5 Best Sunday Columns

Lieberman's war on the public option, the rise of cheese-makers, and the enlightened rejection of Swiss minarets

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  • Joe Lieberman, The Wall Street Journal: No and Again, No to the Public Option  Lieberman vowed to scuttle any health care bill that includes the public option, but many commentators thought he was bluffing in order to win concessions. This Sunday, he digs in further at the Wall Street Journal: "I'm being more stubborn and certain about this . . . I think it's such a significant step for the country to create another entitlement program and to have the government going into a business, I feel like I've got to say no...It doesn't help one poor person get insurance who doesn't have it now. It doesn't compel one insurance company to provide insurance to somebody who has an illness. And . . . it doesn't do anything to reduce the cost of insurance."
  • Ayaan Hirsi Ali, Christian Science Monitor: 'Swiss Ban on Minarets Wasa Vote for Tolerance and Inclusion'  A women's-rights activist who once served in the Dutch parliament, Ali joins defenders of the minaret ban, covered by the Wire here. She argues that the ban was a vote not against Muslims, but against political Islam, which rejects "tolerance and inclusion." "Political ideas have symbols: A swastika, a hammer and sickle, a minaret, a crescent with a star in the middle (usually on top of a minaret) all represent a collectivist political theory of supremacy by one group over all others."
  • Eliot Cohen, Washington Post: Washington Has a Plan in Afghanistan--Not a Strategy  Cohen argues that Obama knows the tenets of counterinsurgency--"clear, hold, build"--but not the excruciating difficulty of carrying this out, one valley at a time, in Afghanistan. "What is a strategy anyway, in a war without fronts, one that might drag on for decades and that shades off into banditry at one end and terrorism at another?"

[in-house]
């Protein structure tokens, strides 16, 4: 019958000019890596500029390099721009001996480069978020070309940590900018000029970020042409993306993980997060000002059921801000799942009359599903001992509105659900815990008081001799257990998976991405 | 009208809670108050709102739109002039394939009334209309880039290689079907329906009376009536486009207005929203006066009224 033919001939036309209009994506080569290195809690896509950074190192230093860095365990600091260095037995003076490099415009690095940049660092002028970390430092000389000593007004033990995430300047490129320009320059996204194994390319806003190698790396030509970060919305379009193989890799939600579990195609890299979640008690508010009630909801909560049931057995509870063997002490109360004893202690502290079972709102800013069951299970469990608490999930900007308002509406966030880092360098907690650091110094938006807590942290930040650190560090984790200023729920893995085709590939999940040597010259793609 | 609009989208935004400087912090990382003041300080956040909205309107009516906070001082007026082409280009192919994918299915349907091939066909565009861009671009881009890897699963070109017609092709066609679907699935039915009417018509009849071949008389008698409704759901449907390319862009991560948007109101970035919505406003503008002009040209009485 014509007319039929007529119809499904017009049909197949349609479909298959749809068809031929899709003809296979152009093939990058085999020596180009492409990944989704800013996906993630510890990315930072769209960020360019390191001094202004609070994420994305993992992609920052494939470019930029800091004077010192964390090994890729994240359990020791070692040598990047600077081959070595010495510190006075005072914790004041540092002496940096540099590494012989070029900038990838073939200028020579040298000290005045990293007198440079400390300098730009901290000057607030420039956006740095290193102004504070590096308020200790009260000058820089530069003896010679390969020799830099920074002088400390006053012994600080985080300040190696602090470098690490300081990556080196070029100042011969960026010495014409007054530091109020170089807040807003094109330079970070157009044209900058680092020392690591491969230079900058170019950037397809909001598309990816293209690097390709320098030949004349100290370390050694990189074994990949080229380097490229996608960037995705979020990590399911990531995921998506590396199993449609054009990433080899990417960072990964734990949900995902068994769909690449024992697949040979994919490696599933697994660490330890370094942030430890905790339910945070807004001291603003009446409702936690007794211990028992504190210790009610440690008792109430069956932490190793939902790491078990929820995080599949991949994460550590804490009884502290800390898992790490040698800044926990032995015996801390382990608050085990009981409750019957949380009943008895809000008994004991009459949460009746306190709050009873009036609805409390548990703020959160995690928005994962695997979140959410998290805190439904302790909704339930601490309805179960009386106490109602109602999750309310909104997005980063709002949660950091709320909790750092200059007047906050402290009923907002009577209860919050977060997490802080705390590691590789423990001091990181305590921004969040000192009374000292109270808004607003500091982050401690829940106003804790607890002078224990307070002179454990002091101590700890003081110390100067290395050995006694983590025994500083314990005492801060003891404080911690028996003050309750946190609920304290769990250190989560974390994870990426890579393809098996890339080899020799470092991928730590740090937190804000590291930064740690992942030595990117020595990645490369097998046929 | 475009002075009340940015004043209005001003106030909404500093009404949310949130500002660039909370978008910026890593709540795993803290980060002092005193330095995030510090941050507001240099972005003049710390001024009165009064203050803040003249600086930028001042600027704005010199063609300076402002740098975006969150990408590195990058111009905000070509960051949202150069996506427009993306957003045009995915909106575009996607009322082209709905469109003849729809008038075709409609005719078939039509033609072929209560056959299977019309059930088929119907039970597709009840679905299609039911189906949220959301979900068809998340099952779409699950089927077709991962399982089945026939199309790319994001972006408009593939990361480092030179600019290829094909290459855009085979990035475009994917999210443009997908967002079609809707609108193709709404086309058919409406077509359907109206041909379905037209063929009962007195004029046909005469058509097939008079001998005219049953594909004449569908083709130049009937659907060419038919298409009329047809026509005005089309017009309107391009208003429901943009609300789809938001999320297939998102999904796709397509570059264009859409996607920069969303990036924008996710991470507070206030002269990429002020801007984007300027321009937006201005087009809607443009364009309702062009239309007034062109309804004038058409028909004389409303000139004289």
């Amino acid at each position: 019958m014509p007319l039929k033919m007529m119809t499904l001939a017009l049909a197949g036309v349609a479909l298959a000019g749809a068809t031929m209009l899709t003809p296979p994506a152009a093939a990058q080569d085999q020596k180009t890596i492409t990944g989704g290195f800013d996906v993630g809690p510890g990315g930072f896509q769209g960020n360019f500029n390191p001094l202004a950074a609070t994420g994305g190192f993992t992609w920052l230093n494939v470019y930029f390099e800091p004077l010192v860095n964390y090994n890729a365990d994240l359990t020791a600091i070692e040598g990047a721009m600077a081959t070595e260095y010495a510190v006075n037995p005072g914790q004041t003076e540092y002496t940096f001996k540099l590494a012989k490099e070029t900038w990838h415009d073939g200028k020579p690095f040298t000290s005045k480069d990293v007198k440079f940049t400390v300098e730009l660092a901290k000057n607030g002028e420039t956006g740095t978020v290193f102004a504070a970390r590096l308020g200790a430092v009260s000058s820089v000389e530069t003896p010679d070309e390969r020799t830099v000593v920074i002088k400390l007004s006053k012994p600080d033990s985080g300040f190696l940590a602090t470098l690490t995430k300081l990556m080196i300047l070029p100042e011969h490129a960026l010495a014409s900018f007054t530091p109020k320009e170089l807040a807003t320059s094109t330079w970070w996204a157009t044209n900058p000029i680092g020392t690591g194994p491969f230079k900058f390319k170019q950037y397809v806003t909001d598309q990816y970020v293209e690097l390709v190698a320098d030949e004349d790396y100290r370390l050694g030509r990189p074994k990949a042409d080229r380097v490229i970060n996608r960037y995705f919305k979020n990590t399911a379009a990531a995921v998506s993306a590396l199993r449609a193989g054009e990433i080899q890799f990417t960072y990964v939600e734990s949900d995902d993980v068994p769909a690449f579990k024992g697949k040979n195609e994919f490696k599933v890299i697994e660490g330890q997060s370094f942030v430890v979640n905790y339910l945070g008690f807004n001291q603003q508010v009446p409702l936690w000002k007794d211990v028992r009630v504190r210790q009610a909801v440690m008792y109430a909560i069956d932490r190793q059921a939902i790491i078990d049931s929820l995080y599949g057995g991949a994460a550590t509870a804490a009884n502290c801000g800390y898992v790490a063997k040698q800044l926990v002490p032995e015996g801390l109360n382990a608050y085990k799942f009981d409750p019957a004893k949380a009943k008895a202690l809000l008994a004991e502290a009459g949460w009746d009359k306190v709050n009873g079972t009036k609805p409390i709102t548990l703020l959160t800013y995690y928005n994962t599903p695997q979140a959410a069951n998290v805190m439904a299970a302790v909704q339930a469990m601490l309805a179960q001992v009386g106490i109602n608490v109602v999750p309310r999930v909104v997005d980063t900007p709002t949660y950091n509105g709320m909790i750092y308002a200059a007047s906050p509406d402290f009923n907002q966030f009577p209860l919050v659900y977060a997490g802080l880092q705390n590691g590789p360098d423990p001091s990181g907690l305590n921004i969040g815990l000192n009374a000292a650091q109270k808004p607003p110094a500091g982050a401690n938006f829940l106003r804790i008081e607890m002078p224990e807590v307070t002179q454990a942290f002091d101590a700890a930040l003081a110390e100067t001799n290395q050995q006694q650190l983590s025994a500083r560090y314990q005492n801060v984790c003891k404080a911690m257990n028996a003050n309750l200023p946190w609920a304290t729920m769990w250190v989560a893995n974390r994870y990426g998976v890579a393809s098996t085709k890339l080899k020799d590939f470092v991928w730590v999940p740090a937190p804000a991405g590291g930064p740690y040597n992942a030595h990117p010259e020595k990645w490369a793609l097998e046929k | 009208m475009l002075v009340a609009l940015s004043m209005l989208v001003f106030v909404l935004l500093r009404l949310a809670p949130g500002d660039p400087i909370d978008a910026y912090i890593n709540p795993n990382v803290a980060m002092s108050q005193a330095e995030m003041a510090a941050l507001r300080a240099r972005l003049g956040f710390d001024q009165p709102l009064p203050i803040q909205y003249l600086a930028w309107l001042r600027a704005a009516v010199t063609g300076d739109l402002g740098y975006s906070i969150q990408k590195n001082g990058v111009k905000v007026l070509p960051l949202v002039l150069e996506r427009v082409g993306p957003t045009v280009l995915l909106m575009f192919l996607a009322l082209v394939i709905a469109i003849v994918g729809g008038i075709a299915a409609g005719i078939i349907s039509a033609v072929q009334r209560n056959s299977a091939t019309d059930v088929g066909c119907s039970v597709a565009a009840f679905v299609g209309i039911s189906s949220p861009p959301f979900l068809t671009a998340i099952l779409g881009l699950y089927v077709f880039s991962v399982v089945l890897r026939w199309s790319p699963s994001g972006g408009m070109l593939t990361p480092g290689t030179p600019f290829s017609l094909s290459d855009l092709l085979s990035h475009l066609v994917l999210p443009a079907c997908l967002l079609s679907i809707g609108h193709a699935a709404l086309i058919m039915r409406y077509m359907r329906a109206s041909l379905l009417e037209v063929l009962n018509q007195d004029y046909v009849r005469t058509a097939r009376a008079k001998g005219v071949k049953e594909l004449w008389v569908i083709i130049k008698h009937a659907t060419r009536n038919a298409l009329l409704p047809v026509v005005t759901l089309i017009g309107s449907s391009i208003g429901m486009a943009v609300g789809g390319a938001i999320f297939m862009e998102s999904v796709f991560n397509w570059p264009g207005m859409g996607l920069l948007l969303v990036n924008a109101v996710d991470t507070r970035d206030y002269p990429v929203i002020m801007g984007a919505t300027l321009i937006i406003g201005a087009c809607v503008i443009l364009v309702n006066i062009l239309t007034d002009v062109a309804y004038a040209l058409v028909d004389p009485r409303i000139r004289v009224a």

• Jared Diamond, The New York Times: Corporations Could Be the Key to Climate Change  Jared Diamond, best-selling author of Guns, Germs and Steel, once believed that big business was the enemy of environmentalism. Now he's had a change of heart. "I’ve discovered that while some businesses are indeed as destructive as many suspect, others are among the world’s strongest positive forces for environmental sustainability."
  • James Norton, Christian Science Monitor: Forget Spreadsheets--Start Making Cheese  Norton highlights a small bright side of the recession--allowing people to seek out meaningful work as producers of artisanal food. "Countless Americans today are looking for jobs that are meaningful, sustainable, and – in the true sense of the word – productive. For some of them, perhaps many of them, that work may lie in the countryside or in the kitchen or in the salty depths of a feta brine tank."
This article is from the archive of our partner The Wire.